What is the process of expanding Indian institutions abroad? How will they work?

What is the process of expanding Indian institutions abroad? How will they work?

Following the National Education Policy’s recommendations, the Education Ministry formed a committee to set up offshore campuses that would be mentored by Indian higher educational institutions.

The committee went on to suggest that IITs could start institutions abroad with its brand’s name based on inputs from 26 Indian embassies across the world. This was done to encourage “high performing Indian universities to set up campuses in other countries, keeping in view the demand from various quarters for opening of campus abroad”.

What did the committee say about offshore campuses? How were the host countries chosen? Going forward, how will these institutions work? We explain:

The role of the committee

The committee was tasked to propose a draft framework after analysing existing provisions available for opening offshore institutions.

Its proposal was to detail the role of the parent institute in the functioning of such a campus and to limit the liabilities of the parent institute as per the law of the foreign country. The committee is also responsible for the accreditation of courses at the offshore campuses.

The committee

Led by IIT council standing chairperson K Radhakrishnan, the 17-member committee includes Santishree Dhulipudi Pandit, the Vice-chancellor of JNU, Govindan Rangarajan, director of the Indian Institute of Science, as well as Directors of various IITs from India.

Locations for offshore campuses 

As per the report, the UAE, Egypt and Saudi Arabia are the top three destinations to show interest in the framework.

The selection of the host locations was done through a set of parameters such as the level of interest expressed by the host country; commitment from the host country for providing financial support and required infrastructure; academic history and background of such countries and their existing connection with Indian higher education institutes, if any, among others.

Institutional models

The committee has proposed 4 ‘institutional models’: an offshore campus of a specific IIT, (Model A); a new campus set up  by a group of IITs and Higher Education Institutes together (Model B); a collaboration between one or more IITs with a reputed host university abroad; a completely different chain of institutions specifically catering to such campuses abroad (Model D). Those under the last category can be mentored by one or more IITs or other higher educational institutions in India.

Programmes in offshore campuses

The committee recommended programs in specialised areas such as Computer Science and Information Technology, Data Science, Artificial Intelligence, Machine Learning, Robotics, Electronics, Mining or Petroleum and Energy.

Noting that there was an interest in undergraduate programs (BTech) and research (PhD), with MTech programmes becoming attractive for those wanting an “IIT stamp”, the report said that the degrees can be expanded to other engineering, science, and humanities disciplines based on the requirement.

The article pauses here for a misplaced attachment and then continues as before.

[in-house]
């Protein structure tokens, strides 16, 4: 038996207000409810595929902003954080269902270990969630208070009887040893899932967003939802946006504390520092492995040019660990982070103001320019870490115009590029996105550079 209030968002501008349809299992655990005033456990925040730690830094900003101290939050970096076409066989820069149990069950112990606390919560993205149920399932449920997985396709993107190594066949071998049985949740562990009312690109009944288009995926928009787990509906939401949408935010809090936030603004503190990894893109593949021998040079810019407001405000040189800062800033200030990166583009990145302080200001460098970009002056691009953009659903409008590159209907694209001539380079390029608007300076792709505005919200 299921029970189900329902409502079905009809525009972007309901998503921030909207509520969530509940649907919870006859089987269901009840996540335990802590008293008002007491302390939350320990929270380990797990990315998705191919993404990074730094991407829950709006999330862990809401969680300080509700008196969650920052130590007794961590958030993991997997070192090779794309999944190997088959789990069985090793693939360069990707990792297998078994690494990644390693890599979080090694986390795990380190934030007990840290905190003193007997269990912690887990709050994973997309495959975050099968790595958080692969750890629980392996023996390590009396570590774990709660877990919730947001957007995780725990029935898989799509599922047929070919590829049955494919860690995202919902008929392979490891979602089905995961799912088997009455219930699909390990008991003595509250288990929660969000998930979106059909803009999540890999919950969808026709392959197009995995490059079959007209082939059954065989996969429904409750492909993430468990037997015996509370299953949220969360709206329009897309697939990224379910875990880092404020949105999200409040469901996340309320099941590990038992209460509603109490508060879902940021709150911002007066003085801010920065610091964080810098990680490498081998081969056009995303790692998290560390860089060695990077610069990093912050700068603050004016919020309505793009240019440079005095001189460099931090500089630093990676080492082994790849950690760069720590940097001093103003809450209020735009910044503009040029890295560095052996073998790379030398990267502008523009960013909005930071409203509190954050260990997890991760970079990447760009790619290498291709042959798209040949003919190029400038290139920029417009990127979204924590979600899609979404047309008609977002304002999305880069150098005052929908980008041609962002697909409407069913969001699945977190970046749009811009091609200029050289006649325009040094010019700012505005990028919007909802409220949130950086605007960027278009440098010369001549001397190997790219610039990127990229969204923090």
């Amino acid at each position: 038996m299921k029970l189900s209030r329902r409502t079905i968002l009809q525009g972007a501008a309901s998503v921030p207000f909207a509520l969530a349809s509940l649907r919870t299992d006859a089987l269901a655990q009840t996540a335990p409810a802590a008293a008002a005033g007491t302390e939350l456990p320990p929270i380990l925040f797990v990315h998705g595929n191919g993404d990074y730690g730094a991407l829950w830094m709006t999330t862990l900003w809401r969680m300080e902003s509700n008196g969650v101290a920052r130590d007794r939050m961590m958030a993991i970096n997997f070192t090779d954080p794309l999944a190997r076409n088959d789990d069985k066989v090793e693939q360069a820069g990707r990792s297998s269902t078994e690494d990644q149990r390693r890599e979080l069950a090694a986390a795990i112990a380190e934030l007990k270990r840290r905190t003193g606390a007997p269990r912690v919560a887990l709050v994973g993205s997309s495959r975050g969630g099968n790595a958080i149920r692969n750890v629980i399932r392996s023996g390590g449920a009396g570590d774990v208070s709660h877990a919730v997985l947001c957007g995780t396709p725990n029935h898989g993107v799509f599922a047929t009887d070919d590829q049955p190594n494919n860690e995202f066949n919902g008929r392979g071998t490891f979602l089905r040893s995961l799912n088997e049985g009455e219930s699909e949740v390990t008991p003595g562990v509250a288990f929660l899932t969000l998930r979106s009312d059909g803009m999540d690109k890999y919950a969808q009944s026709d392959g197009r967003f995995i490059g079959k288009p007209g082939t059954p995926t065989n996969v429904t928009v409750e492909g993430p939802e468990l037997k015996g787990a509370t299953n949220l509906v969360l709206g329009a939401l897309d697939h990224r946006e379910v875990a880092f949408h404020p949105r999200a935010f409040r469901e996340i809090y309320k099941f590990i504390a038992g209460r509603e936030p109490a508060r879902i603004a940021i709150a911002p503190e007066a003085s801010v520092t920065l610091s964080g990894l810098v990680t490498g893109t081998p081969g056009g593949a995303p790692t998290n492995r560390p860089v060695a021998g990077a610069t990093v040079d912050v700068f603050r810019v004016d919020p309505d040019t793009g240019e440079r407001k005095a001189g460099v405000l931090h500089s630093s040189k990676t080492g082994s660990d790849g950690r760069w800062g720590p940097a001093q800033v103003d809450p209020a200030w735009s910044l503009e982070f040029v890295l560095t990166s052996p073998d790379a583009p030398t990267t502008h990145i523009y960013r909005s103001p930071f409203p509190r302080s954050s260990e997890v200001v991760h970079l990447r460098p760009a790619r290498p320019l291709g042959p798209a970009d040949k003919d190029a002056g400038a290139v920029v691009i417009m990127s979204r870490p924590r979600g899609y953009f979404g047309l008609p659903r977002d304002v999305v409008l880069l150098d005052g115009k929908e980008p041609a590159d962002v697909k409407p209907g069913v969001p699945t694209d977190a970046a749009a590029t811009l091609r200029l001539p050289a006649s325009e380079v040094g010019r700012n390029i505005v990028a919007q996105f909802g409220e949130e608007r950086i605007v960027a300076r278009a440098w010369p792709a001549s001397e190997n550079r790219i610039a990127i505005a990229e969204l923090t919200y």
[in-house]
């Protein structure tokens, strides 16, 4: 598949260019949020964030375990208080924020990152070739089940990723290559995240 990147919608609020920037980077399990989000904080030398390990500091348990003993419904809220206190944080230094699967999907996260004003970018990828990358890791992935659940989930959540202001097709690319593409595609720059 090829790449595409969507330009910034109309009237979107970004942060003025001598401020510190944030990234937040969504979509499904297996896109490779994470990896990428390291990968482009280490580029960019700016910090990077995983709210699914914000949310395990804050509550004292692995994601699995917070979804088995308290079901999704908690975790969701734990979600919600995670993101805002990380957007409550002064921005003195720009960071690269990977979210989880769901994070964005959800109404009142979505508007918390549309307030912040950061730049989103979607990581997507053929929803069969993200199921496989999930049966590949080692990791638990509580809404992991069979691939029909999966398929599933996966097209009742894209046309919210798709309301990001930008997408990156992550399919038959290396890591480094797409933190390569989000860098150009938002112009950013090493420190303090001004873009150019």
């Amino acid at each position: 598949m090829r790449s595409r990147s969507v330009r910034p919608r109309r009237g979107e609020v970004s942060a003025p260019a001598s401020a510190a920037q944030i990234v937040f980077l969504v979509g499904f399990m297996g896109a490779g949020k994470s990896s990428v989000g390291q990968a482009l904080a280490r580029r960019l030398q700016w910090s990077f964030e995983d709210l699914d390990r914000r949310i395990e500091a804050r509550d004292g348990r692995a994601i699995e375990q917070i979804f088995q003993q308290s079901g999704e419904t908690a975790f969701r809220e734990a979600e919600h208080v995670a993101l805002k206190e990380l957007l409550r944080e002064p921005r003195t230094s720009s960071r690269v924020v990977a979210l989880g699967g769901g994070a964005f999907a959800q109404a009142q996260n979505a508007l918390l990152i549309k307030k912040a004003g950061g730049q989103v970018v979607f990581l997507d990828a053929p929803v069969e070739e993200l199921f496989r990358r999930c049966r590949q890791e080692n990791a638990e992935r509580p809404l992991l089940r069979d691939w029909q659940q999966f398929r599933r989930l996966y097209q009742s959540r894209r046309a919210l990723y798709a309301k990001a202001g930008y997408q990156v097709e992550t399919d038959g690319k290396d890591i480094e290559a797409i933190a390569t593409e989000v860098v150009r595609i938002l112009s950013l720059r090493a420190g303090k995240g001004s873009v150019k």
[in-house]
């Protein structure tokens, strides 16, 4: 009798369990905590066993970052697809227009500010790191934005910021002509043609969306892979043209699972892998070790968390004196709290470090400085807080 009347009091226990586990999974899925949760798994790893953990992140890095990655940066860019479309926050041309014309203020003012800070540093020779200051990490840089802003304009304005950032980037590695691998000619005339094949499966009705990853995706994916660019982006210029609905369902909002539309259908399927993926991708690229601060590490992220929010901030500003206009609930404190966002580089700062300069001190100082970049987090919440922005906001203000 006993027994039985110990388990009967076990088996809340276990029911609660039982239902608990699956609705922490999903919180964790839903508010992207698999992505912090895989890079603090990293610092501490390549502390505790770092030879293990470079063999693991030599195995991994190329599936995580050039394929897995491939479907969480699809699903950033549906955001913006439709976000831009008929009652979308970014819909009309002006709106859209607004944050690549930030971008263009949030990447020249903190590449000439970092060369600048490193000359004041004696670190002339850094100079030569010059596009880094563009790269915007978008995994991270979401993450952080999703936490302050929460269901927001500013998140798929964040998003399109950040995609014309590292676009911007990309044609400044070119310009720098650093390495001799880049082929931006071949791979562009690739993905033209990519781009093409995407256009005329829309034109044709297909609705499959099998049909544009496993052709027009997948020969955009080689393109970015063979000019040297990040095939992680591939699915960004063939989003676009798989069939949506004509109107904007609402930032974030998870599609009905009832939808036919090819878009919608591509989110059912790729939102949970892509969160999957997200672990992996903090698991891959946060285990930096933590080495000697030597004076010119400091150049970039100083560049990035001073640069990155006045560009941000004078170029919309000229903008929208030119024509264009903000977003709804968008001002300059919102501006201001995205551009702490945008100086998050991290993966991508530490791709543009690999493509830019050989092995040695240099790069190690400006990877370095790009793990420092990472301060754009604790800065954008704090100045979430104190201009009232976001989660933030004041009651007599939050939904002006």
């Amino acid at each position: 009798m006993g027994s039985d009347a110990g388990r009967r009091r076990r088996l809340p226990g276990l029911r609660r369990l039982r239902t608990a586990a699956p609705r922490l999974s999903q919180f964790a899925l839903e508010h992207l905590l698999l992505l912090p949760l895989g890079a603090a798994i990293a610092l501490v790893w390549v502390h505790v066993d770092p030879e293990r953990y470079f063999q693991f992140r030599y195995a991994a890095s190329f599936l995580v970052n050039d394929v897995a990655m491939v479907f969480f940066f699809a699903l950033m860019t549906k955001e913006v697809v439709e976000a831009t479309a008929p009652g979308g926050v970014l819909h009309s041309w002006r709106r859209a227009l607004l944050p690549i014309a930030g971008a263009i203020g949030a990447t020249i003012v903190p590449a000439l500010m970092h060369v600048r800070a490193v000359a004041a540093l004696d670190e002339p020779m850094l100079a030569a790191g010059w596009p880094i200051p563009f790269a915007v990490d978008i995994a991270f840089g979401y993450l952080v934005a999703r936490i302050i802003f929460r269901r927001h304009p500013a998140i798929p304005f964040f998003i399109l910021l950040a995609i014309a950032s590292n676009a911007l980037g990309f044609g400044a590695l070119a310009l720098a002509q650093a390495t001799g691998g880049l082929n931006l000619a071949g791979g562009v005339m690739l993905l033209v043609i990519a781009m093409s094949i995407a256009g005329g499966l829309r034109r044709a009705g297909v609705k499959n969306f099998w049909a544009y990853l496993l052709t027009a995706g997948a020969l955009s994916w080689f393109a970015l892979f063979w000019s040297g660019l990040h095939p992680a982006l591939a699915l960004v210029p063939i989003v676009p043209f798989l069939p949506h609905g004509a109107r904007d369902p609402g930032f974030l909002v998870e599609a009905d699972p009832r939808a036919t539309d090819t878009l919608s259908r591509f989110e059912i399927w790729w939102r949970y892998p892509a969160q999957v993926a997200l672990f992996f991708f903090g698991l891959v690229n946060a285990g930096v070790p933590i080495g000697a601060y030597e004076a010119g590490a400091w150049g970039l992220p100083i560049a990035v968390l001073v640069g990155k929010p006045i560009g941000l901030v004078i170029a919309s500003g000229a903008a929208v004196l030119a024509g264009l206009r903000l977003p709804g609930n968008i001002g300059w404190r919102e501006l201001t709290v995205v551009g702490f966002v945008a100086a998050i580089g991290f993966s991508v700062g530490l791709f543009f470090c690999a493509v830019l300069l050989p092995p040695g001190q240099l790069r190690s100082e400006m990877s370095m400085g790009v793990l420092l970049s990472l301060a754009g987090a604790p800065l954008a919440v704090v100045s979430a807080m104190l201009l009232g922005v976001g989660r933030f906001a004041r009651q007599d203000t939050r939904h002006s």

Admission criteria 

Indian entrance examinations like JEE, GATE and JAM are well-recognised internationally and can be a common channel for all nations, the report states. For certain programs, SAT and GRE could be suitable, it adds.

For PhD and postdoctoral courses, the admission process will be up to the host countries, though the committee recommends a mix of written tests and interviews in lieu with the process followed in India.

Strength of the courses and structure

The minimum intake for the initial phase is recommended as about 30 to 40 students per year for each B.Tech program, 15 to 20 students for postgraduate programs, and “few students” for the PhD program.

B.Tech Students may spend 6 semesters — or 75 per cent — of the total course duration at the offshore campus and the remaining time at the mentor institutes in India.

As per the report, this would eventually be expanded to full-time at the offshore campus, alongside short-term projects at the parent institute (internships and semester exchanges).

However, since facilities at offshore campuses could be inadequate initially, the committee recommends dividing the time equally between the two.

Are such campuses affordable?

They will be run through significant investment from the government of host countries, the Indian government, with a decent tuition fees, donations, and proper financial management.

“India should expect a reasonable amount of royalty (about 10% – 15% of overall expenditure)”, the report says.

Faculty selection process

Faculty will be recruited through the process of rolling advertisements such as in the IITs. Professors from parent institutions may be deputed to offshore institutes and some faculty members may even be given the option of permanent affiliation at the offshore campus.

Online teaching may also be adopted, in case of a shortage in faculty.

Other recommendations

English is the recommended medium of instruction, with the suggestion that AI and machine learning technologies be used for instant translation into local regional languages in the future.

The Board of Governors should include members from the host country as well as India. The institutions will enjoy autonomy while ensuring that transparency is maintained in financial and recruitment policies.

The offshore campuses will have no reservation for students or employees unless the local laws of the country have policies for the same.